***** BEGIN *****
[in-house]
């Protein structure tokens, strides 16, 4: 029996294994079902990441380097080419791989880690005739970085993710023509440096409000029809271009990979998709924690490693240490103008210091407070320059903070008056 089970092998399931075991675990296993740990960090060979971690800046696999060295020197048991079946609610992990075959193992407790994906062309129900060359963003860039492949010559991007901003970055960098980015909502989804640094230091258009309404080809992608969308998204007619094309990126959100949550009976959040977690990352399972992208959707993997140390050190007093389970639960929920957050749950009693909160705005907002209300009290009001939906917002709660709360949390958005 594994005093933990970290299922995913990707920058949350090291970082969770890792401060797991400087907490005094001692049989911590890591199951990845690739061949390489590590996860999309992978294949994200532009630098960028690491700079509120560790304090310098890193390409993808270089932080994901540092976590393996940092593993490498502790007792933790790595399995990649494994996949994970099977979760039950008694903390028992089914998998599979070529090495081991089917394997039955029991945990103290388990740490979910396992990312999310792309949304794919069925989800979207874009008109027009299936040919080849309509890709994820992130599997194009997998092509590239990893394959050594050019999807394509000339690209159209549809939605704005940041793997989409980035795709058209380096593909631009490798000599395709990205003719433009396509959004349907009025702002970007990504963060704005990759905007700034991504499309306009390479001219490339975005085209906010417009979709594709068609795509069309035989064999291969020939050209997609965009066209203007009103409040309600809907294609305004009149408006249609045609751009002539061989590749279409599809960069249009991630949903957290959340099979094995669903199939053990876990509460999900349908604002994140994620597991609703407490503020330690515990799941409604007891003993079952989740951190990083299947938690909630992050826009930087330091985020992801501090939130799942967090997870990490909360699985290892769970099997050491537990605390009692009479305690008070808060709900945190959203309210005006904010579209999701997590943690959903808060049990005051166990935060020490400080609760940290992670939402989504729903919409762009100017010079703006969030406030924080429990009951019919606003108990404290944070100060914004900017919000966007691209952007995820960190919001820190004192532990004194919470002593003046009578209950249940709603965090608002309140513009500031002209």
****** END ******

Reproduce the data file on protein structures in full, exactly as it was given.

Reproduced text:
[in-house]
């Protein structure tokens, strides 16, 4: 029996294994079902990441380097080419791989880690005739970085993710023509440096409000029809271009990979998709924690490693240490103008210091407070320059903070008056 089970092998399931075991675990296993740990960090060979971690800046696999060295020197048991079946609610992990075959193992407790994906062309129900060359963003860039492949010559991007901003970055960098980015909502989804640094230091258009309404080809992608969308998204007619094309990126959100949550009976959040977690990352399972992208959707993997140390050190007093389970639960929920957050749950009693909160705005907002209300009290009001939906917002709660709360949390958005 594994005093933990970290299922995913990707920058949350090291970082969770890792401060797991400087907490005094001692049989911590890591199951990845690739061949390489590590996860999309992978294949994200532009630098960028690491700079509120560790304090310098890193390409993808270089932080994901540092976590393996940092593993490498502790007792933790790595399995990649494994996949994970099977979760039950008694903390028992089914998998599979070529090495081991089917394997039955029991945990103290388990740490979910396992990312999310792309949304794919069925989800979207874009008109027009299936040919080849309509890709994820992130599997194009997998092509590239990893394959050594050019999807394509000339690209159209549809939605704005940041793997989409980035795709058209380096593909631009490798000599395709990205003719433009396509959004349907009025702002970007990504963060704005990759905007700034991504499309306009390479001219490339975005085209906010417009979709594709068609795509069309035989064999291969020939050209997609965009066209203007009103409040309600809907294609305004009149408006249609045609751009002539061989590749279409599809960069249009991630949903957290959340099979094995669903199939053990876990509460999900349908604002994140994620597991609703407490503020330690515990799941409604007891003993079952989740951190990083299947938690909630992050826009930087330091985020992801501090939130799942967090997870990490909360699985290892769970099997050491537990605390009692009479305690008070808060709900945190959203309210005006904010579209999701997590943690959903808060049990005051166990935060020490400080609760940290992670939402989504729903919409762009100017010079703006969030406030924080429990009951019919606003108990404290944070100060914004900017919000966007691209952007995820960190919001820190004192532990004194919470002593003046009578209950249940709603965090608002309140513009500031002209």